The Effect of Various Classes of Malocclusions on the Maxillary Arch Forms and Dimensions in Jordanian Population

  title={The Effect of Various Classes of Malocclusions on the Maxillary Arch Forms and Dimensions in Jordanian Population},
  author={Raghda Wk Al Shammout},
Aim: The objective of this study was to determine the differences of clinical maxillary arch forms in Angle Class I, II, and III using arch dimension parameters. Materials and method: A total of 124 (76 females and 48 males) fully dentate Jordanian subjects (mean age=18.34±4.26; range=14-22 years) were clinically examined and divided into 3 groups according to Angle’s classifications (Class I, II and III). Study casts were made and measured for 4 linear measurements of maxillary cast dimensions… 

Figures and Tables from this paper


The results showed that there is no significant correlation in maxillary and mandibular arch forms among Angle’s Class I, Class II, and Class III malocclusion, and it was concluded that Class I occlusal relationship was the most common class of maloc inclusion followed by Class II.

The relationship of maxillary arch dimension with vertical facial morphology in proto-malay race

A significant positive correlation between intercanine and intermolar width and a negative correlation between arch length and palate height with vertical facial morphology in the male and female groups within the Proto-Malay race.

Associations among the anterior maxillary dental arch form, alveolar bone thickness, and the sagittal root position of the maxillary central incisors in relation to immediate implant placement: A cone-beam computed tomography analysis

The patient’s age-sex group, dental arch form, and SRP were associated with alveolar bone thickness around the maxillary central incisors with varying magnitudes, and clinicians should take these factors into account when planning immediate implant placement.



Comparison of the arch forms and dimensions in various malocclusions of the Turkish population

The most fre- quent arch form seen in Angle malocclusion groups was the tapered one, followed by the less frequent ovoid and square ones, and gender difference influences on morphological structure was apparent.

A comparative study of Caucasian and Japanese mandibular clinical arch forms.

The results suggest that there is no single arch form specific to any of the Angle classifications or ethnic groups, and it appears to be the frequency of a particular arch form that varies among Angle classification or Ethnic groups.

Dental and alveolar arch widths in normal occlusion and Class III malocclusion.

The findings of this study indicated that rapid maxillary expansion should be considered before or during the treatment of a Class III patient with or without face-mask therapy.

Variability of arch forms in various vertical facial patterns.

A non-linear relationship was found between arch length and arch width; so arch form guides could not be made for specific face types, and wide lower arches were predominant in all face types.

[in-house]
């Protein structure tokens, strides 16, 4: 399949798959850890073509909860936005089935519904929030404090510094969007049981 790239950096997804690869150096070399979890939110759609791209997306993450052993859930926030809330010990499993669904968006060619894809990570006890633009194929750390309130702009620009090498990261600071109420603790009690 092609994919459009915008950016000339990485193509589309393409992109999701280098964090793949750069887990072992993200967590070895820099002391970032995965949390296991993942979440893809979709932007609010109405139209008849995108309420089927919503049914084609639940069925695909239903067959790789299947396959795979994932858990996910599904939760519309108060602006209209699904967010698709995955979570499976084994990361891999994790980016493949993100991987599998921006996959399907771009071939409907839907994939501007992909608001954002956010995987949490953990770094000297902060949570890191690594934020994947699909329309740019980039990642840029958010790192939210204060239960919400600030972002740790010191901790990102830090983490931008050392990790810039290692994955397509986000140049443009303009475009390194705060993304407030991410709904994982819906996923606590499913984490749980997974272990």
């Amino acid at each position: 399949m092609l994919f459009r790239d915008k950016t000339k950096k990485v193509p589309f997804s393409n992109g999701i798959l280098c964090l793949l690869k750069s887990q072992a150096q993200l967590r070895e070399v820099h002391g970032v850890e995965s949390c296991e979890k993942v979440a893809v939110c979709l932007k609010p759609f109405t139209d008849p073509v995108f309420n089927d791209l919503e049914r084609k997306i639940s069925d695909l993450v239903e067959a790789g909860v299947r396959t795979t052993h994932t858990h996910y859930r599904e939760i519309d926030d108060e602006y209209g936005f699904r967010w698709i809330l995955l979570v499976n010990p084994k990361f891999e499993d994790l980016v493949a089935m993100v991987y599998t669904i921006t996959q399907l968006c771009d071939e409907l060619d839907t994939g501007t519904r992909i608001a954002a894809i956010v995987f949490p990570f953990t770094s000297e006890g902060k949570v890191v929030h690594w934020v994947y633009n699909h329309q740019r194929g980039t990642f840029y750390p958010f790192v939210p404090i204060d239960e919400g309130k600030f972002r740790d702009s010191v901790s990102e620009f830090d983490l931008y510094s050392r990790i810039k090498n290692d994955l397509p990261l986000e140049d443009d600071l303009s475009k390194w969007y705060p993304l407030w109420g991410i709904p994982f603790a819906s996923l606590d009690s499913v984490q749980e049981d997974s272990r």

Evaluation of Arch Form among Patients Seeking Orthodontic Treatment

In a caseload of orthodontic patients, one should expect about 50% of ovoid arch forms, 32% of tapered arch forms and 18% of square arch forms; no single arch form is unique to any of the Angle’s classification of malocclusion.

Dental arch dimensions in the mixed dentition: a study of Brazilian children from 9 to 12 years of age

In the studied age range, anterior maxillary length increased from 10 to 12 years of age, males had larger maxillary depth than females and the predominant arch form was elliptical.

Dental and alveolar arch widths in normal occlusion, class II division 1 and class II division 2.

Comparing the transverse dimensions of the dental arches and alveolar arches in the canine, premolar, and molar regions of Class II division 1 and Class IIdivision 2 malocclusion groups with normal occlusion subjects indicates that rapid maxillary expansion rather than slow expansion may be considered before or during the treatment of Class I division 1 patients.

Comparison of dental arch and alveolar widths of patients with Class II, division 1 malocclusion and subjects with Class I ideal occlusion.

The results suggested that transverse discrepancy in Class II, division 1 patients originated from upper posterior teeth and not from the maxillary alveolar base, and slowmaxillary expansion rather than rapid maxillary expansion may be considered before or during the treatment of Class II-division 1 patients.

Maxillary and mandibular arch forms in the primary dentition stage.

The most common arch forms in the maxilla and mandible were the medium sized oval and square forms, respectively and intercanine width was the smallest in the tapered arch form.

Dental arch morphology in normal occlusions

During leveling and alignment phases, when elastic-alloy-wires are greatly used, the orthodontist could use any of the studied arch shapes (oval, square, tapered), once the prevalence of all of them was similar.